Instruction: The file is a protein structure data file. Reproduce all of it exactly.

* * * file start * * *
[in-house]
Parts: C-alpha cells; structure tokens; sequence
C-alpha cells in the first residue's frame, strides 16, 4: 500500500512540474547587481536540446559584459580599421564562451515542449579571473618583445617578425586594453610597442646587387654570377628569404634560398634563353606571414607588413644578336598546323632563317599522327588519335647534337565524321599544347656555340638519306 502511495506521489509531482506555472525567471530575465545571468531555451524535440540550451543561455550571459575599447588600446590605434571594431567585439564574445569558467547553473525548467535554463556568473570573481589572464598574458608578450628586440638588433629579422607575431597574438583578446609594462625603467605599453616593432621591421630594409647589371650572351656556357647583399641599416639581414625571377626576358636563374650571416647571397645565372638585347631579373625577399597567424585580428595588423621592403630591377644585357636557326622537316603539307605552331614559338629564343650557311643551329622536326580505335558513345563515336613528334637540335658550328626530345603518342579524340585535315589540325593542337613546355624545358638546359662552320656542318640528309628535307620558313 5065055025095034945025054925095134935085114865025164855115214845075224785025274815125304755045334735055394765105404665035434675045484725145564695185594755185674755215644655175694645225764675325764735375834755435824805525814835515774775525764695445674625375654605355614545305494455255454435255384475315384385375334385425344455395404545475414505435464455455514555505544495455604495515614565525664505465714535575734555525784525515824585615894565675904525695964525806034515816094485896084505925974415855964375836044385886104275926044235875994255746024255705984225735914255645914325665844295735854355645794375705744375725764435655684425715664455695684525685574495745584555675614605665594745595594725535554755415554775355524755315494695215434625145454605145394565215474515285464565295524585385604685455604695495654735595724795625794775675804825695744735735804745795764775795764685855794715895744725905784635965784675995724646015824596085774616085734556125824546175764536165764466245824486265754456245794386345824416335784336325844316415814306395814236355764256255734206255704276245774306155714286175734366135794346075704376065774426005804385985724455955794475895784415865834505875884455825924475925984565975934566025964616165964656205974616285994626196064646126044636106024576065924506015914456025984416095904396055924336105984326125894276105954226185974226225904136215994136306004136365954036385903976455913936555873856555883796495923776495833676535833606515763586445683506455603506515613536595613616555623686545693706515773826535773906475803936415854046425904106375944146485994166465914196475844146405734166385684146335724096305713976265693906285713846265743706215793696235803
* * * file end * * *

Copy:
[in-house]
Parts: C-alpha cells; structure tokens; sequence
C-alpha cells in the first residue's frame, strides 16, 4: 500500500512540474547587481536540446559584459580599421564562451515542449579571473618583445617578425586594453610597442646587387654570377628569404634560398634563353606571414607588413644578336598546323632563317599522327588519335647534337565524321599544347656555340638519306 502511495506521489509531482506555472525567471530575465545571468531555451524535440540550451543561455550571459575599447588600446590605434571594431567585439564574445569558467547553473525548467535554463556568473570573481589572464598574458608578450628586440638588433629579422607575431597574438583578446609594462625603467605599453616593432621591421630594409647589371650572351656556357647583399641599416639581414625571377626576358636563374650571416647571397645565372638585347631579373625577399597567424585580428595588423621592403630591377644585357636557326622537316603539307605552331614559338629564343650557311643551329622536326580505335558513345563515336613528334637540335658550328626530345603518342579524340585535315589540325593542337613546355624545358638546359662552320656542318640528309628535307620558313 5065055025095034945025054925095134935085114865025164855115214845075224785025274815125304755045334735055394765105404665035434675045484725145564695185594755185674755215644655175694645225764675325764735375834755435824805525814835515774775525764695445674625375654605355614545305494455255454435255384475315384385375334385425344455395404545475414505435464455455514555505544495455604495515614565525664505465714535575734555525784525515824585615894565675904525695964525806034515816094485896084505925974415855964375836044385886104275926044235875994255746024255705984225735914255645914325665844295735854355645794375705744375725764435655684425715664455695684525685574495745584555675614605665594745595594725535554755415554775355524755315494695215434625145454605145394565215474515285464565295524585385604685455604695495654735595724795625794775675804825695744735735804745795764775795764685855794715895744725905784635965784675995724646015824596085774616085734556125824546175764536165764466245824486265754456245794386345824416335784336325844316415814306395814236355764256255734206255704276245774306155714286175734366135794346075704376065774426005804385985724455955794475895784415865834505875884455825924475925984565975934566025964616165964656205974616285994626196064646126044636106024576065924506015914456025984416095904396055924336105984326125894276105954226185974226225904136215994136306004136365954036385903976455913936555873856555883796495923776495833676535833606515763586445683506455603506515613536595613616555623686545693706515773826535773906475803936415854046425904106375944146485994166465914196475844146405734166385684146335724096305713976265693906285713846265743706215793696235803